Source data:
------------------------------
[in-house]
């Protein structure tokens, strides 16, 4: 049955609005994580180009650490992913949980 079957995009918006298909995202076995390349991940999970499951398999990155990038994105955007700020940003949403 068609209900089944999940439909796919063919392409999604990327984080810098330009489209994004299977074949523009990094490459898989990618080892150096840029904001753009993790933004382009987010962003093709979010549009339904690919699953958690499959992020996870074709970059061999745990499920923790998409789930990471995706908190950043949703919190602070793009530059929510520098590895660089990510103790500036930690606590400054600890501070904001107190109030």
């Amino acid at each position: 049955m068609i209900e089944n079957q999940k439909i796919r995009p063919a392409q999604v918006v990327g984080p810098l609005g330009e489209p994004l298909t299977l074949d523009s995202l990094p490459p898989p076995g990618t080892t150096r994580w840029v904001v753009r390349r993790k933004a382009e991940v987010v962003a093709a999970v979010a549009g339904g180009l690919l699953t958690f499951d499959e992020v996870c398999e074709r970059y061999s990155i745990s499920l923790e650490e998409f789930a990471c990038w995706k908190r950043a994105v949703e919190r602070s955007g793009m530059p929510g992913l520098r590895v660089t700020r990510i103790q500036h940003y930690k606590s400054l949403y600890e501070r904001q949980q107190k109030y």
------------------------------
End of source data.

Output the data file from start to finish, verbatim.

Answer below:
[in-house]
């Protein structure tokens, strides 16, 4: 049955609005994580180009650490992913949980 079957995009918006298909995202076995390349991940999970499951398999990155990038994105955007700020940003949403 068609209900089944999940439909796919063919392409999604990327984080810098330009489209994004299977074949523009990094490459898989990618080892150096840029904001753009993790933004382009987010962003093709979010549009339904690919699953958690499959992020996870074709970059061999745990499920923790998409789930990471995706908190950043949703919190602070793009530059929510520098590895660089990510103790500036930690606590400054600890501070904001107190109030």
């Amino acid at each position: 049955m068609i209900e089944n079957q999940k439909i796919r995009p063919a392409q999604v918006v990327g984080p810098l609005g330009e489209p994004l298909t299977l074949d523009s995202l990094p490459p898989p076995g990618t080892t150096r994580w840029v904001v753009r390349r993790k933004a382009e991940v987010v962003a093709a999970v979010a549009g339904g180009l690919l699953t958690f499951d499959e992020v996870c398999e074709r970059y061999s990155i745990s499920l923790e650490e998409f789930a990471c990038w995706k908190r950043a994105v949703e919190r602070s955007g793009m530059p929510g992913l520098r590895v660089t700020r990510i103790q500036h940003y930690k606590s400054l949403y600890e501070r904001q949980q107190k109030y």